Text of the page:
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Old August 3rd, 2006, 09:48 AM   #23
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I think what happened is your(so called)Buddy had already spent the money, in his mind, and had a hard time letting go of that thought. Fact is, sounds like you guys had agreed on a price so if you felt fairly compensated with what you guys had originally decided on- taking into account the amount of work that you were committing to- then you can't really change that. Even if he is getting more, in your opinion, than he deserves. If he didn't land the gig in the first place neither of you would be getting any richer. Of course we haven't heard his side of the argument either.
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Old August 3rd, 2006, 12:23 PM   #24
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Quote:
Originally Posted by Brian Wells
The wedding video business operates like most other consumer service businesses (Collision Repair, etc.): $60/Hour billed to client. Employees are paid $8 to $15 hour. The rest is overhead and profit for the owner.
More like most couples aren't willing to pay a professional price for a wedding video, so the owner's lucky to end up making $8-15/hour while camera operators are charging $50+/hour. It's a wacky business unless you're fortunate enough to find the handful of clients willing to spend real money.
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Old August 3rd, 2006, 12:37 PM   #25
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Originally Posted by Kevin Shaw
More like most couples aren't willing to pay a professional price for a wedding video, so the owner's lucky to end up making $8-15/hour while camera operators are charging $50+/hour. It's a wacky business unless you're fortunate enough to find the handful of clients willing to spend real money.
That's true, probably comes from the fact a lot of videographers with limited skills and cheap prices have contributed to forge an image of unprofessionalism and iffy quality throughout the wedding industry.

That's why I don't do weddings at all. I don't feel like educating the client and constantly fighting prejudices while letting him know that no, uncle Bob can't do the same thing with his consumer cam for a 100 bucks, is worth it to me.

I prefer the cold but professional and well paid environement of corporate videography (no, I have no soul).
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Old October 3rd, 2006, 09:54 AM   #26
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He shouldn't have told you that he was making 5K in the first place. That was his biggest mistake, and it's none of your business anyway.

When hiring a subcontractor, I give them the details and then allow them to give me a quote for their services. I never let them speak directly to my client. They are working for ME, not my client.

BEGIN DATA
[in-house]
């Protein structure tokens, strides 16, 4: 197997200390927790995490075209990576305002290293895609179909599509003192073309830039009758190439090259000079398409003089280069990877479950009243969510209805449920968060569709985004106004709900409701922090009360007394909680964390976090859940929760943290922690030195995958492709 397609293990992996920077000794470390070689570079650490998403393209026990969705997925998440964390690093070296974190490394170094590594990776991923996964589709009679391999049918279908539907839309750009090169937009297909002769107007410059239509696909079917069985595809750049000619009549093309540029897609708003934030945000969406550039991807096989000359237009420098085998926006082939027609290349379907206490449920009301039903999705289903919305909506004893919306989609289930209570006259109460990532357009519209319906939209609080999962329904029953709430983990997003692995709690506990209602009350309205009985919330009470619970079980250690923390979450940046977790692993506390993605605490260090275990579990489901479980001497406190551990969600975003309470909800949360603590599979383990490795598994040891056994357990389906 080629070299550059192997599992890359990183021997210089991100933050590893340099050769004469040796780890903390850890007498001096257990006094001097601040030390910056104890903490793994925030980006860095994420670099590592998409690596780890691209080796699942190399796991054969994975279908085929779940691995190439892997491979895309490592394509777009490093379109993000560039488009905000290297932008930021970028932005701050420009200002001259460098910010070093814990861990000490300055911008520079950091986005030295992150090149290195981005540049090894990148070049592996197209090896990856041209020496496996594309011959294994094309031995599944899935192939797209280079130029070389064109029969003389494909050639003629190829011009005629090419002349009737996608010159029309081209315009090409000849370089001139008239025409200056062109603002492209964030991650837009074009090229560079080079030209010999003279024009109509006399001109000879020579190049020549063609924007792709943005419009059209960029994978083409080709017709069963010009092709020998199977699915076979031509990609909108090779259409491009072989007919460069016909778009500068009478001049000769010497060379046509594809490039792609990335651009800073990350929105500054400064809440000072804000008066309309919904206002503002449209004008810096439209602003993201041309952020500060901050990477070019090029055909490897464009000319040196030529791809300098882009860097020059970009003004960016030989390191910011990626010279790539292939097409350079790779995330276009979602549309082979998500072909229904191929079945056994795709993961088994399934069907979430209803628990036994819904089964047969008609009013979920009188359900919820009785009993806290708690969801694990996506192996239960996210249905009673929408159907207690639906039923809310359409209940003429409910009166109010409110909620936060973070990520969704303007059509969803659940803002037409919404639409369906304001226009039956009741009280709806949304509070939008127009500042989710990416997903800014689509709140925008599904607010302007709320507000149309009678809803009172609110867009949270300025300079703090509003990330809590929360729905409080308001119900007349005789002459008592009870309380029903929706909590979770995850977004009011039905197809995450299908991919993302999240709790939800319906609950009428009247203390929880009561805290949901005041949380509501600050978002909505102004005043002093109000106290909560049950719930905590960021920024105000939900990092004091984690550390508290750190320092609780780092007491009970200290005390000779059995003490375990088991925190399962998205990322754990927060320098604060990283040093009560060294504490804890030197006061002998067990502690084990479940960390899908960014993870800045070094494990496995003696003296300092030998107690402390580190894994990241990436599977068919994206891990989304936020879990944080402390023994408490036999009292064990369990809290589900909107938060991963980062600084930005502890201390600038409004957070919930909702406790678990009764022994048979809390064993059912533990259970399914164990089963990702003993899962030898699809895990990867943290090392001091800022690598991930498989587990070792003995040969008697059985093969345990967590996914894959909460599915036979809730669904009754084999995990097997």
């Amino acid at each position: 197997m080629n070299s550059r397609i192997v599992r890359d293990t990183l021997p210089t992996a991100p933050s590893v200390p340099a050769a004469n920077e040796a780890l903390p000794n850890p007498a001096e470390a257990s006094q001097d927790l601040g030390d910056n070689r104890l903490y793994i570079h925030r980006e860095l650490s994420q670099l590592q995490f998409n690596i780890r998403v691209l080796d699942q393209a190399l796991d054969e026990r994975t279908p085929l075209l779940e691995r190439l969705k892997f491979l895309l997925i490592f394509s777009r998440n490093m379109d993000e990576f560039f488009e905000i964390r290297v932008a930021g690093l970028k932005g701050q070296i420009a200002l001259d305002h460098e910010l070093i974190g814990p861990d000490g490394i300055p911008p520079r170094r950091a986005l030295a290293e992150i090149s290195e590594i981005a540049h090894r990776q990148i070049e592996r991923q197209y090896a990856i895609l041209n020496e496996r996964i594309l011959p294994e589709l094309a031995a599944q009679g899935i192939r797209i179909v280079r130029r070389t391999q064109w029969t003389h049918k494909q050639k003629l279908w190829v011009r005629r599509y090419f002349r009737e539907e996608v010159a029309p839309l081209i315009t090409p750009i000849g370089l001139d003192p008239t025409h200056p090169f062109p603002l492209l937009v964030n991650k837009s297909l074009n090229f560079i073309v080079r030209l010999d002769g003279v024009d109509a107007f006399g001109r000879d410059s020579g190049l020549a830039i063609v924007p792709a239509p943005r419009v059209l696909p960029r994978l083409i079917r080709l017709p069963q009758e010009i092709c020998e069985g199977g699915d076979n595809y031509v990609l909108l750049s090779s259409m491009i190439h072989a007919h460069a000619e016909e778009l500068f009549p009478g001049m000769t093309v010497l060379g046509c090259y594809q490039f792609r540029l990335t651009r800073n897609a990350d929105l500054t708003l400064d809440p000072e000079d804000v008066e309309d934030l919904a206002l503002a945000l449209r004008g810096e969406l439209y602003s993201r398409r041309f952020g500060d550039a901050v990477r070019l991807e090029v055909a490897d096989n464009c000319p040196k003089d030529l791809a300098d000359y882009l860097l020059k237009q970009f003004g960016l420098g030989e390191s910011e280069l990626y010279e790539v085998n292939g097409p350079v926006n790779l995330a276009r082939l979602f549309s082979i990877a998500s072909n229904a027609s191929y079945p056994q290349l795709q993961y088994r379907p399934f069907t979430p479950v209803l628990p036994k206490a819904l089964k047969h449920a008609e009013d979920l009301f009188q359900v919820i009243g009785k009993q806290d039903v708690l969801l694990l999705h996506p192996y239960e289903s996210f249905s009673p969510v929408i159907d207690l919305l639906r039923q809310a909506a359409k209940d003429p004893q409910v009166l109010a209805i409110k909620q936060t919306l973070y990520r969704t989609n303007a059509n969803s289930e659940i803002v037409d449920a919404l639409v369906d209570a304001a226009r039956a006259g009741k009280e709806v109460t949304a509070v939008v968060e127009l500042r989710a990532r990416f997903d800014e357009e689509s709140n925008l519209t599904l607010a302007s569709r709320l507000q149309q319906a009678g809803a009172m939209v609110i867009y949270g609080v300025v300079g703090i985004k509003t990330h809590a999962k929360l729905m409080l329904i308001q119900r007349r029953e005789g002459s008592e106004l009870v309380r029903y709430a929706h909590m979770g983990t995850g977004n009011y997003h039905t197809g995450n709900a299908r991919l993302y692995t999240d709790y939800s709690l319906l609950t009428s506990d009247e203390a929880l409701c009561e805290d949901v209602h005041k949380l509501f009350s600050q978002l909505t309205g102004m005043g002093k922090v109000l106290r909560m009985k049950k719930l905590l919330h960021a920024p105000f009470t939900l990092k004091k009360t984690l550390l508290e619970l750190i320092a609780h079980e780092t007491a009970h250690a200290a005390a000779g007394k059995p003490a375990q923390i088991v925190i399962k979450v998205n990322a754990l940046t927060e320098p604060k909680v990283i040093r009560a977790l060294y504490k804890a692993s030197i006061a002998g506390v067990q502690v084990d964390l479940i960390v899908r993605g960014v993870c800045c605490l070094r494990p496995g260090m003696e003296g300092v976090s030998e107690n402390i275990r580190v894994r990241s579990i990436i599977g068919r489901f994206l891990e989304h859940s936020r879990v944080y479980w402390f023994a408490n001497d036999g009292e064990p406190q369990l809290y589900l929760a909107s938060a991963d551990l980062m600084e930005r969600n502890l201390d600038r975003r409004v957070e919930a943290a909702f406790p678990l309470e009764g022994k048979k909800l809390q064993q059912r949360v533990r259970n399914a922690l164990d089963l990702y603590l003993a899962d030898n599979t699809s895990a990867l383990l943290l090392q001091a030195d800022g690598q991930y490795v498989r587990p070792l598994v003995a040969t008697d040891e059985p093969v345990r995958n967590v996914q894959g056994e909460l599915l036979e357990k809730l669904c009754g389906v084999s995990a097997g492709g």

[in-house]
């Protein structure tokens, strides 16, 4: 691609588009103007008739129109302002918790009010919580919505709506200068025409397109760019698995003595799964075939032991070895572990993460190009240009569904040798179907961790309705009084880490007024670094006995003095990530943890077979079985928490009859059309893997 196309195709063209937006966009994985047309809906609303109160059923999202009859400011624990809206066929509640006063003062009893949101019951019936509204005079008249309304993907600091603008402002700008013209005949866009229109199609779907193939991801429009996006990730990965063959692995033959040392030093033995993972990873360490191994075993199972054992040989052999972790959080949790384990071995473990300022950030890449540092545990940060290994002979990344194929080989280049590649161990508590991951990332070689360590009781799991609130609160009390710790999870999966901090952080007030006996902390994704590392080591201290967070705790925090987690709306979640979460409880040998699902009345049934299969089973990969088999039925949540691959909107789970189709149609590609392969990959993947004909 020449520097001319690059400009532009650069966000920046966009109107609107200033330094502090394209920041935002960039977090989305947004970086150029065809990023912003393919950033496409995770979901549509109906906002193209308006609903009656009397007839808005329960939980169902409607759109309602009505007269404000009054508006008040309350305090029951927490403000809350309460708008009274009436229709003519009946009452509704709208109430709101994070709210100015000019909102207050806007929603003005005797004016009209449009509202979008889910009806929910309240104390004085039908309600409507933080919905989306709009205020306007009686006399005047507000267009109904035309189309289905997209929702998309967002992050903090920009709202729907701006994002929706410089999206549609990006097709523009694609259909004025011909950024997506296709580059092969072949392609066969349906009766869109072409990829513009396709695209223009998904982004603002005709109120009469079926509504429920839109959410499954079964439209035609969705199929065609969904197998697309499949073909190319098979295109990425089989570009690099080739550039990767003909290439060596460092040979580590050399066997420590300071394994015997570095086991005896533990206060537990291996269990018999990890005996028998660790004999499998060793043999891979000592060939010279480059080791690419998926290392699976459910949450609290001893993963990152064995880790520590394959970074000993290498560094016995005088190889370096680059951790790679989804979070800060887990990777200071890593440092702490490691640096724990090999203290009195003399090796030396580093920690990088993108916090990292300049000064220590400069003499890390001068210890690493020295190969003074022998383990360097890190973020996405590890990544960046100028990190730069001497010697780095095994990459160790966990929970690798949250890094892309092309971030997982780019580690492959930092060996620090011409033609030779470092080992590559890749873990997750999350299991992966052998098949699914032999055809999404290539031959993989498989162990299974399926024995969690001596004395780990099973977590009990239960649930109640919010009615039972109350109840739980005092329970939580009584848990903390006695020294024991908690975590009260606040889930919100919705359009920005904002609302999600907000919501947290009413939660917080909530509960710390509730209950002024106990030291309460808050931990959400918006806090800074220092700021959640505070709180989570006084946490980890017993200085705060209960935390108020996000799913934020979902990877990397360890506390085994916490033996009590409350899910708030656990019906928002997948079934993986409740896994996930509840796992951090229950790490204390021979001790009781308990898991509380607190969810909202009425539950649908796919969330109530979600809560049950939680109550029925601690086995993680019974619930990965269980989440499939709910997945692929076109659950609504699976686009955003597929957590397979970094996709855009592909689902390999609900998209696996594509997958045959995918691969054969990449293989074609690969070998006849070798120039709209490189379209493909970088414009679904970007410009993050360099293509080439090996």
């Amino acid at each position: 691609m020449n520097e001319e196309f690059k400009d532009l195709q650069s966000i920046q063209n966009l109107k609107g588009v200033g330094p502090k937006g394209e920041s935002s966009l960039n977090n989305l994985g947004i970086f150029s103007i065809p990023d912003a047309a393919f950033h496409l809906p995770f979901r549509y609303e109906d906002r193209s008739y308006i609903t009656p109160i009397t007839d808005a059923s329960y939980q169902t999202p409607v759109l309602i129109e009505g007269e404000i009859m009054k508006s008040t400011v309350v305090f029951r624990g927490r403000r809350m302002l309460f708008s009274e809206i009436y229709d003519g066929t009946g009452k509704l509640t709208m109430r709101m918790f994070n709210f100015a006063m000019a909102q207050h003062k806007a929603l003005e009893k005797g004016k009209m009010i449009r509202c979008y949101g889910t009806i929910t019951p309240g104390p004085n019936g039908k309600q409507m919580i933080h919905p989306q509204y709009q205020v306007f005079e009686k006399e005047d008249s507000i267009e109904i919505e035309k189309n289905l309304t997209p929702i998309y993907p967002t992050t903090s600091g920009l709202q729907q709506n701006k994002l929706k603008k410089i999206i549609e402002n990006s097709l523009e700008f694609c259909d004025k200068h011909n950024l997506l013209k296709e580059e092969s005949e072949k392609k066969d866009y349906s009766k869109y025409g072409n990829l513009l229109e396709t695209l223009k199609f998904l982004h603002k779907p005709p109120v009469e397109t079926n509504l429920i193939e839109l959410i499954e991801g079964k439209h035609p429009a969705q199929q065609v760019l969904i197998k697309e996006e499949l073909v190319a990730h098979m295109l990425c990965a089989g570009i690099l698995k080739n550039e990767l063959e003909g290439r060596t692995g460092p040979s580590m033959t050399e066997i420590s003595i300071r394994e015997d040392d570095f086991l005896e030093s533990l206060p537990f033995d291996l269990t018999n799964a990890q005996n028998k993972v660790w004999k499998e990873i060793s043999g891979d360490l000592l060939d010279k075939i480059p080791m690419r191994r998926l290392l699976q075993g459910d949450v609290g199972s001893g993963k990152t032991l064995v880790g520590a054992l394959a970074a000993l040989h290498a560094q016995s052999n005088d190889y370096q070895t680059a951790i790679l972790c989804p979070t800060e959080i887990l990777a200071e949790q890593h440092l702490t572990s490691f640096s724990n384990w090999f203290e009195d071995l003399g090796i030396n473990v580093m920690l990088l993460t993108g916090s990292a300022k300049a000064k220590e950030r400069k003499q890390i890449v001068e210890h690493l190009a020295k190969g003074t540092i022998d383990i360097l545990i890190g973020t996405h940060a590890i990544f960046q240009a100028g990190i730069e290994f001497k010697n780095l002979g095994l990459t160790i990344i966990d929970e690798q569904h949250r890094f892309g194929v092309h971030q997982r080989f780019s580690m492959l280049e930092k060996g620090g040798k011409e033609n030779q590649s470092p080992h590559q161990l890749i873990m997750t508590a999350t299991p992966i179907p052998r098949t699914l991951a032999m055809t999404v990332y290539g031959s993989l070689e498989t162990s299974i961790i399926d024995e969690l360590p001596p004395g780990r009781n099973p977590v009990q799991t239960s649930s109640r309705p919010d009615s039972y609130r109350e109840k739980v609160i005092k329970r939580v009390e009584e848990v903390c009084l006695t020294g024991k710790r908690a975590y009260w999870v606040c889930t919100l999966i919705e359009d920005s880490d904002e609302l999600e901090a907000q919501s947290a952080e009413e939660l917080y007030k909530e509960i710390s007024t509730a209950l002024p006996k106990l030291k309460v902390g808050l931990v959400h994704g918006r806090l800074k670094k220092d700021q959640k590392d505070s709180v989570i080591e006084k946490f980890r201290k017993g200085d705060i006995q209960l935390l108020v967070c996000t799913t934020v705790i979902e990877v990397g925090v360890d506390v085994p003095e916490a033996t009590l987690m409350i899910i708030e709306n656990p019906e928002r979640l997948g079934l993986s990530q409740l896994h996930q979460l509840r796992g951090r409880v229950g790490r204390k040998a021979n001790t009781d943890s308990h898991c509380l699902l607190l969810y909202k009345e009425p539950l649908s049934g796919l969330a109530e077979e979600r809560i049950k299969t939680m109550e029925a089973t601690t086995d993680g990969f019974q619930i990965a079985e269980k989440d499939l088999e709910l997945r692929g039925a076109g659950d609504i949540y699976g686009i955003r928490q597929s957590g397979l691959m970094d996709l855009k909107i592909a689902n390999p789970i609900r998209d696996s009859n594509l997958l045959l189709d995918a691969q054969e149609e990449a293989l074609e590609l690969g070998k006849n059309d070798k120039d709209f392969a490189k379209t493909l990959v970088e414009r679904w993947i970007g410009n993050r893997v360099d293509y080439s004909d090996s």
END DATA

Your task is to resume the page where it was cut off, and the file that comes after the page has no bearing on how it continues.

I would never "hand-over" a gig to someone. You should always maintain control of the situation by acting as the liaison between the client and the contractor.

If contact is necessary between my client & my contractor, I ask that my contractors not hand out any business cards or sell themselves as an independent production company. I have already been on both sides of the fence with similar situations and it's really uncomfortable if not handled honestly & ethically.

Bottom line is that you are being offered a job, quote him what you feel the job is worth.
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Old October 3rd, 2006, 10:13 AM   #27
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Originally Posted by Scott Jaco
He shouldn't have told you that he was making 5K in the first place. That was his biggest mistake, and it's none of your business anyway.

When hiring a subcontractor, I give them the details and then allow them to give me a quote for their services. I never let them speak directly to my client. They are working for ME, not my client.

I would never "hand-over" a gig to someone. You should always maintain control of the situation by acting as the liaison between the client and the contractor.

If contact is necessary between my client & my contractor, I ask that my contractors not hand out any business cards or sell themselves as an independent production company. I have already been on both sides of the fence with similar situations and it's really uncomfortable if not handled honestly & ethically.

Bottom line is that you are being offered a job, quote him what you feel the job is worth.
Wow, somebody woke up on the wrong side of the coffin.

Anyway, the reason that I knew the price he quoted, was that before he got the job (and before he asked me to do it); he asked my opinion on what to charge the client (my suggestion was higher than the 5K).

Now, I understand that you wouldn't hand over the job to someone else, but we aren't talking about you. I knew the price beforehand, and he DID want to hand the project over - from pre-production through final distribution.
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Old October 3rd, 2006, 10:30 AM   #28
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Originally Posted by Ray Lane
Wow, somebody woke up on the wrong side of the coffin.

Anyway, the reason that I knew the price he quoted, was that before he got the job (and before he asked me to do it); he asked my opinion on what to charge the client (my suggestion was higher than the 5K).

Now, I understand that you wouldn't hand over the job to someone else, but we aren't talking about you. I knew the price beforehand, and he DID want to hand the project over - from pre-production through final distribution.
Sorry, I didn't mean to sound angry. This whole situation is strange to me. This friend completely misrepresented himself to a client by offering services that he had no idea how to provide, so much to the point that he is willing to hand the gig completely over to you. For the sake of your friends reputation, he should learn when to say NO.